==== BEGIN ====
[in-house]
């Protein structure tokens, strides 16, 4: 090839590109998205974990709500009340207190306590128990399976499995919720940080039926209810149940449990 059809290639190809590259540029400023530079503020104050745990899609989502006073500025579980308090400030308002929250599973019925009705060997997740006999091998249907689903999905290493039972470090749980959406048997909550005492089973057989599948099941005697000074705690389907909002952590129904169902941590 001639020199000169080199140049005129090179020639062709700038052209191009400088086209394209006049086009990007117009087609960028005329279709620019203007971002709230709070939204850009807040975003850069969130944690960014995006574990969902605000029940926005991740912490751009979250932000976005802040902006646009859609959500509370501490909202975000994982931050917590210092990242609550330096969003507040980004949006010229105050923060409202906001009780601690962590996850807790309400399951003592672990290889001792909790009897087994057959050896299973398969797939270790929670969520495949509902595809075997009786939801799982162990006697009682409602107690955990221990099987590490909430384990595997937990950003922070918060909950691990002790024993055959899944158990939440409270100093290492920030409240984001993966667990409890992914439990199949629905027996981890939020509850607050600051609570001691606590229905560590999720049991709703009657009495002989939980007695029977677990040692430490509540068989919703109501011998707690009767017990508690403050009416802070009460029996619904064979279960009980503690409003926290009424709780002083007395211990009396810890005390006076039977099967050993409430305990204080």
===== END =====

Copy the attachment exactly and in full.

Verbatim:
[in-house]
């Protein structure tokens, strides 16, 4: 090839590109998205974990709500009340207190306590128990399976499995919720940080039926209810149940449990 059809290639190809590259540029400023530079503020104050745990899609989502006073500025579980308090400030308002929250599973019925009705060997997740006999091998249907689903999905290493039972470090749980959406048997909550005492089973057989599948099941005697000074705690389907909002952590129904169902941590 001639020199000169080199140049005129090179020639062709700038052209191009400088086209394209006049086009990007117009087609960028005329279709620019203007971002709230709070939204850009807040975003850069969130944690960014995006574990969902605000029940926005991740912490751009979250932000976005802040902006646009859609959500509370501490909202975000994982931050917590210092990242609550330096969003507040980004949006010229105050923060409202906001009780601690962590996850807790309400399951003592672990290889001792909790009897087994057959050896299973398969797939270790929670969520495949509902595809075997009786939801799982162990006697009682409602107690955990221990099987590490909430384990595997937990950003922070918060909950691990002790024993055959899944158990939440409270100093290492920030409240984001993966667990409890992914439990199949629905027996981890939020509850607050600051609570001691606590229905560590999720049991709703009657009495002989939980007695029977677990040692430490509540068989919703109501011998707690009767017990508690403050009416802070009460029996619904064979279960009980503690409003926290009424709780002083007395211990009396810890005390006076039977099967050993409430305990204080």